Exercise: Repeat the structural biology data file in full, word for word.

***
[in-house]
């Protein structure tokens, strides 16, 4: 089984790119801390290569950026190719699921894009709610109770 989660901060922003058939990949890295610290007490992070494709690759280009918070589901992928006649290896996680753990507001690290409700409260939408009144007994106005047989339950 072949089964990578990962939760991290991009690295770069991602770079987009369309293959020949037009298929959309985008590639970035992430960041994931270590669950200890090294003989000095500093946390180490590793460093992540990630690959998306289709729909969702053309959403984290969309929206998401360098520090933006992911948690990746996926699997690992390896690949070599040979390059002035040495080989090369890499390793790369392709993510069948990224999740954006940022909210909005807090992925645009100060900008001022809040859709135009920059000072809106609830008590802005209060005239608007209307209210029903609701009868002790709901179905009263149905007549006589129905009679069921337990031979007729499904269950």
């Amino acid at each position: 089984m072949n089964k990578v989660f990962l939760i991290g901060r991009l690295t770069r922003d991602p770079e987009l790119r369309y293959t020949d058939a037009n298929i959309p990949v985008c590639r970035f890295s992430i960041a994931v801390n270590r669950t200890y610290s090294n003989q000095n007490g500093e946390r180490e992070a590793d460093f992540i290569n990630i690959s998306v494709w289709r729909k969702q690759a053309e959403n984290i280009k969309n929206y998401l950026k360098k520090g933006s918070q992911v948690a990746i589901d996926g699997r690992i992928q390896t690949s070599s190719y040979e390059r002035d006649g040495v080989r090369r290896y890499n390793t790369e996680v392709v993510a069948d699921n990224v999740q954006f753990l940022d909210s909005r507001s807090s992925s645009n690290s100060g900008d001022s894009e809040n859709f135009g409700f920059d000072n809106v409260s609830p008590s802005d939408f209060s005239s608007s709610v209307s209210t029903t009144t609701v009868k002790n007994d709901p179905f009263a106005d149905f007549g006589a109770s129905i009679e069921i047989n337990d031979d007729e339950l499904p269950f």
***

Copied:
[in-house]
């Protein structure tokens, strides 16, 4: 089984790119801390290569950026190719699921894009709610109770 989660901060922003058939990949890295610290007490992070494709690759280009918070589901992928006649290896996680753990507001690290409700409260939408009144007994106005047989339950 072949089964990578990962939760991290991009690295770069991602770079987009369309293959020949037009298929959309985008590639970035992430960041994931270590669950200890090294003989000095500093946390180490590793460093992540990630690959998306289709729909969702053309959403984290969309929206998401360098520090933006992911948690990746996926699997690992390896690949070599040979390059002035040495080989090369890499390793790369392709993510069948990224999740954006940022909210909005807090992925645009100060900008001022809040859709135009920059000072809106609830008590802005209060005239608007209307209210029903609701009868002790709901179905009263149905007549006589129905009679069921337990031979007729499904269950």
């Amino acid at each position: 089984m072949n089964k990578v989660f990962l939760i991290g901060r991009l690295t770069r922003d991602p770079e987009l790119r369309y293959t020949d058939a037009n298929i959309p990949v985008c590639r970035f890295s992430i960041a994931v801390n270590r669950t200890y610290s090294n003989q000095n007490g500093e946390r180490e992070a590793d460093f992540i290569n990630i690959s998306v494709w289709r729909k969702q690759a053309e959403n984290i280009k969309n929206y998401l950026k360098k520090g933006s918070q992911v948690a990746i589901d996926g699997r690992i992928q390896t690949s070599s190719y040979e390059r002035d006649g040495v080989r090369r290896y890499n390793t790369e996680v392709v993510a069948d699921n990224v999740q954006f753990l940022d909210s909005r507001s807090s992925s645009n690290s100060g900008d001022s894009e809040n859709f135009g409700f920059d000072n809106v409260s609830p008590s802005d939408f209060s005239s608007s709610v209307s209210t029903t009144t609701v009868k002790n007994d709901p179905f009263a106005d149905f007549g006589a109770s129905i009679e069921i047989n337990d031979d007729e339950l499904p269950f």